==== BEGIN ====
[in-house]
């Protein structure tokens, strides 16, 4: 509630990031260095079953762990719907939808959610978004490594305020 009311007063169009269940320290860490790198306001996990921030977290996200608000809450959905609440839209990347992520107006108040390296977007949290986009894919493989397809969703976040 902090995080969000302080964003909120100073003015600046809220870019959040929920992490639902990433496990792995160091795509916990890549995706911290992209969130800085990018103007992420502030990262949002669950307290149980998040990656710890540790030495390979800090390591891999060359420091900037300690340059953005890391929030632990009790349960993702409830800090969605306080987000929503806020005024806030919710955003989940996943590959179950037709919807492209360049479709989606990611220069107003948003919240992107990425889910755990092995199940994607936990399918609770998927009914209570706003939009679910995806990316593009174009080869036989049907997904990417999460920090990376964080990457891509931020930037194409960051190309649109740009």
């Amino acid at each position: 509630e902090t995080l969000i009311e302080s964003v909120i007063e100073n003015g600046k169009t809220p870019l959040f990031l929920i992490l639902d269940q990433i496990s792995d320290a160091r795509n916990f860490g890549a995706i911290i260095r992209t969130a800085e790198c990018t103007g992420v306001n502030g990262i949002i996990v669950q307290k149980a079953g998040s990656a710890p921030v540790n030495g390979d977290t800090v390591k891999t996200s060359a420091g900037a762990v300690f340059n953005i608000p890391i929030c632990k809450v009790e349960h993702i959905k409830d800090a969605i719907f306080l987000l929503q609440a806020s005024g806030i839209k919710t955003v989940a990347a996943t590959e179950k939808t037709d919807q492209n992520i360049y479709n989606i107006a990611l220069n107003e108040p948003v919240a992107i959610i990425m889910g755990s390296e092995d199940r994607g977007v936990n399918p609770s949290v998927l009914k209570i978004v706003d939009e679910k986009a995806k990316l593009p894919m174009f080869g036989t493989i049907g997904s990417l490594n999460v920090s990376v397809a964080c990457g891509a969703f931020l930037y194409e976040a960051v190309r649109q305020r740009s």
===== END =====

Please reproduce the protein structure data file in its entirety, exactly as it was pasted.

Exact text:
[in-house]
């Protein structure tokens, strides 16, 4: 509630990031260095079953762990719907939808959610978004490594305020 009311007063169009269940320290860490790198306001996990921030977290996200608000809450959905609440839209990347992520107006108040390296977007949290986009894919493989397809969703976040 902090995080969000302080964003909120100073003015600046809220870019959040929920992490639902990433496990792995160091795509916990890549995706911290992209969130800085990018103007992420502030990262949002669950307290149980998040990656710890540790030495390979800090390591891999060359420091900037300690340059953005890391929030632990009790349960993702409830800090969605306080987000929503806020005024806030919710955003989940996943590959179950037709919807492209360049479709989606990611220069107003948003919240992107990425889910755990092995199940994607936990399918609770998927009914209570706003939009679910995806990316593009174009080869036989049907997904990417999460920090990376964080990457891509931020930037194409960051190309649109740009």
């Amino acid at each position: 509630e902090t995080l969000i009311e302080s964003v909120i007063e100073n003015g600046k169009t809220p870019l959040f990031l929920i992490l639902d269940q990433i496990s792995d320290a160091r795509n916990f860490g890549a995706i911290i260095r992209t969130a800085e790198c990018t103007g992420v306001n502030g990262i949002i996990v669950q307290k149980a079953g998040s990656a710890p921030v540790n030495g390979d977290t800090v390591k891999t996200s060359a420091g900037a762990v300690f340059n953005i608000p890391i929030c632990k809450v009790e349960h993702i959905k409830d800090a969605i719907f306080l987000l929503q609440a806020s005024g806030i839209k919710t955003v989940a990347a996943t590959e179950k939808t037709d919807q492209n992520i360049y479709n989606i107006a990611l220069n107003e108040p948003v919240a992107i959610i990425m889910g755990s390296e092995d199940r994607g977007v936990n399918p609770s949290v998927l009914k209570i978004v706003d939009e679910k986009a995806k990316l593009p894919m174009f080869g036989t493989i049907g997904s990417l490594n999460v920090s990376v397809a964080c990457g891509a969703f931020l930037y194409e976040a960051v190309r649109q305020r740009s």